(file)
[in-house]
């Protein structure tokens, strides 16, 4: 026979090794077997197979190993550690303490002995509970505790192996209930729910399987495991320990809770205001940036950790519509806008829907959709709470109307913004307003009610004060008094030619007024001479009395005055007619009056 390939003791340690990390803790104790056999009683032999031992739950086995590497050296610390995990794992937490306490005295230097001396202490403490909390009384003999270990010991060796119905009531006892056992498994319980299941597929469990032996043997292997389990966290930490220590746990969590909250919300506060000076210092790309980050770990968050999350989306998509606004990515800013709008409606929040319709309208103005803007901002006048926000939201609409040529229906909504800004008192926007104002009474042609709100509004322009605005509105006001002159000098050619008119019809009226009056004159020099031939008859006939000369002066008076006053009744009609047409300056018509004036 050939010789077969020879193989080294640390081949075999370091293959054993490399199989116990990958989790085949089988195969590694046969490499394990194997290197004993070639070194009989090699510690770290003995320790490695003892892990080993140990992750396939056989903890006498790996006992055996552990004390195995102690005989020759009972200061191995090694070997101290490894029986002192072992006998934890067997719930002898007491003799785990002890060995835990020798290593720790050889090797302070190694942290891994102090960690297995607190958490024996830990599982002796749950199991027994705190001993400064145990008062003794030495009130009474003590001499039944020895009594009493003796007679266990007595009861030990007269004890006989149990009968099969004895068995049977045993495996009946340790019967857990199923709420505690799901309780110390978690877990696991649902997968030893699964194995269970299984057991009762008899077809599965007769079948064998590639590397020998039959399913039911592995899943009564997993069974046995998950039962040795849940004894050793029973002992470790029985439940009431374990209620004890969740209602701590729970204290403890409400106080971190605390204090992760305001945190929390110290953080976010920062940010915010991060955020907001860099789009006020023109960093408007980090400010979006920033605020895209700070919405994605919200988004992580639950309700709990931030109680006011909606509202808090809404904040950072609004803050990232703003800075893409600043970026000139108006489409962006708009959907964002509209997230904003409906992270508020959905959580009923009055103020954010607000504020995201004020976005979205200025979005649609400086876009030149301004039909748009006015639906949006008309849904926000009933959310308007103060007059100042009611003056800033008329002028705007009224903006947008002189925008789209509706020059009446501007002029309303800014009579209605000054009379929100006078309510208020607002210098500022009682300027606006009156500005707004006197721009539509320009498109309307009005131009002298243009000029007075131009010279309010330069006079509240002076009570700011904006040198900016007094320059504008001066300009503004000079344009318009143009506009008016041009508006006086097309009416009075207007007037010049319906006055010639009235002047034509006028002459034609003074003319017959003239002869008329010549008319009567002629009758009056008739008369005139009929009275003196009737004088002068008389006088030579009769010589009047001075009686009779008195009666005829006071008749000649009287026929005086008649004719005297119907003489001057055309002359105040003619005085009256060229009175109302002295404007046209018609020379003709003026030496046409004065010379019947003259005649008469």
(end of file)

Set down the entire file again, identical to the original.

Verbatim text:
[in-house]
């Protein structure tokens, strides 16, 4: 026979090794077997197979190993550690303490002995509970505790192996209930729910399987495991320990809770205001940036950790519509806008829907959709709470109307913004307003009610004060008094030619007024001479009395005055007619009056 390939003791340690990390803790104790056999009683032999031992739950086995590497050296610390995990794992937490306490005295230097001396202490403490909390009384003999270990010991060796119905009531006892056992498994319980299941597929469990032996043997292997389990966290930490220590746990969590909250919300506060000076210092790309980050770990968050999350989306998509606004990515800013709008409606929040319709309208103005803007901002006048926000939201609409040529229906909504800004008192926007104002009474042609709100509004322009605005509105006001002159000098050619008119019809009226009056004159020099031939008859006939000369002066008076006053009744009609047409300056018509004036 050939010789077969020879193989080294640390081949075999370091293959054993490399199989116990990958989790085949089988195969590694046969490499394990194997290197004993070639070194009989090699510690770290003995320790490695003892892990080993140990992750396939056989903890006498790996006992055996552990004390195995102690005989020759009972200061191995090694070997101290490894029986002192072992006998934890067997719930002898007491003799785990002890060995835990020798290593720790050889090797302070190694942290891994102090960690297995607190958490024996830990599982002796749950199991027994705190001993400064145990008062003794030495009130009474003590001499039944020895009594009493003796007679266990007595009861030990007269004890006989149990009968099969004895068995049977045993495996009946340790019967857990199923709420505690799901309780110390978690877990696991649902997968030893699964194995269970299984057991009762008899077809599965007769079948064998590639590397020998039959399913039911592995899943009564997993069974046995998950039962040795849940004894050793029973002992470790029985439940009431374990209620004890969740209602701590729970204290403890409400106080971190605390204090992760305001945190929390110290953080976010920062940010915010991060955020907001860099789009006020023109960093408007980090400010979006920033605020895209700070919405994605919200988004992580639950309700709990931030109680006011909606509202808090809404904040950072609004803050990232703003800075893409600043970026000139108006489409962006708009959907964002509209997230904003409906992270508020959905959580009923009055103020954010607000504020995201004020976005979205200025979005649609400086876009030149301004039909748009006015639906949006008309849904926000009933959310308007103060007059100042009611003056800033008329002028705007009224903006947008002189925008789209509706020059009446501007002029309303800014009579209605000054009379929100006078309510208020607002210098500022009682300027606006009156500005707004006197721009539509320009498109309307009005131009002298243009000029007075131009010279309010330069006079509240002076009570700011904006040198900016007094320059504008001066300009503004000079344009318009143009506009008016041009508006006086097309009416009075207007007037010049319906006055010639009235002047034509006028002459034609003074003319017959003239002869008329010549008319009567002629009758009056008739008369005139009929009275003196009737004088002068008389006088030579009769010589009047001075009686009779008195009666005829006071008749000649009287026929005086008649004719005297119907003489001057055309002359105040003619005085009256060229009175109302002295404007046209018609020379003709003026030496046409004065010379019947003259005649008469």